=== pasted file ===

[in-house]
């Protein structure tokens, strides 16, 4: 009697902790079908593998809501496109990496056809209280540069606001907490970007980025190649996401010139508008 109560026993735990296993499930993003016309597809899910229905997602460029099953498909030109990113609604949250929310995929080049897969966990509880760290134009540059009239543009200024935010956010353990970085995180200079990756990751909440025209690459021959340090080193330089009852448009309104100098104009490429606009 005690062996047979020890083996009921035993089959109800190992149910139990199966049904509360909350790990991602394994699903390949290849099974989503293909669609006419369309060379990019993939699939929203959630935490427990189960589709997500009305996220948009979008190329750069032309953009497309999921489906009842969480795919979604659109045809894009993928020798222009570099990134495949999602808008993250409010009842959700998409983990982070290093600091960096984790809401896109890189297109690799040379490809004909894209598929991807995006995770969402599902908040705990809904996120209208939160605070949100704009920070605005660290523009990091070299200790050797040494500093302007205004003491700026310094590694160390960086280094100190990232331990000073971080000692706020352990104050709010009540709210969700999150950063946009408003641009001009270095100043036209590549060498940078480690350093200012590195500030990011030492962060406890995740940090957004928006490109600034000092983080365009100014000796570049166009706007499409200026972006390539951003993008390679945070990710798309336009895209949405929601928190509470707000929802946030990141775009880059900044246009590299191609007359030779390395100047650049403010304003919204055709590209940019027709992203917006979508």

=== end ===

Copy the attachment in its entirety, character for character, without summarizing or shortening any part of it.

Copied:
[in-house]
């Protein structure tokens, strides 16, 4: 009697902790079908593998809501496109990496056809209280540069606001907490970007980025190649996401010139508008 109560026993735990296993499930993003016309597809899910229905997602460029099953498909030109990113609604949250929310995929080049897969966990509880760290134009540059009239543009200024935010956010353990970085995180200079990756990751909440025209690459021959340090080193330089009852448009309104100098104009490429606009 005690062996047979020890083996009921035993089959109800190992149910139990199966049904509360909350790990991602394994699903390949290849099974989503293909669609006419369309060379990019993939699939929203959630935490427990189960589709997500009305996220948009979008190329750069032309953009497309999921489906009842969480795919979604659109045809894009993928020798222009570099990134495949999602808008993250409010009842959700998409983990982070290093600091960096984790809401896109890189297109690799040379490809004909894209598929991807995006995770969402599902908040705990809904996120209208939160605070949100704009920070605005660290523009990091070299200790050797040494500093302007205004003491700026310094590694160390960086280094100190990232331990000073971080000692706020352990104050709010009540709210969700999150950063946009408003641009001009270095100043036209590549060498940078480690350093200012590195500030990011030492962060406890995740940090957004928006490109600034000092983080365009100014000796570049166009706007499409200026972006390539951003993008390679945070990710798309336009895209949405929601928190509470707000929802946030990141775009880059900044246009590299191609007359030779390395100047650049403010304003919204055709590209940019027709992203917006979508």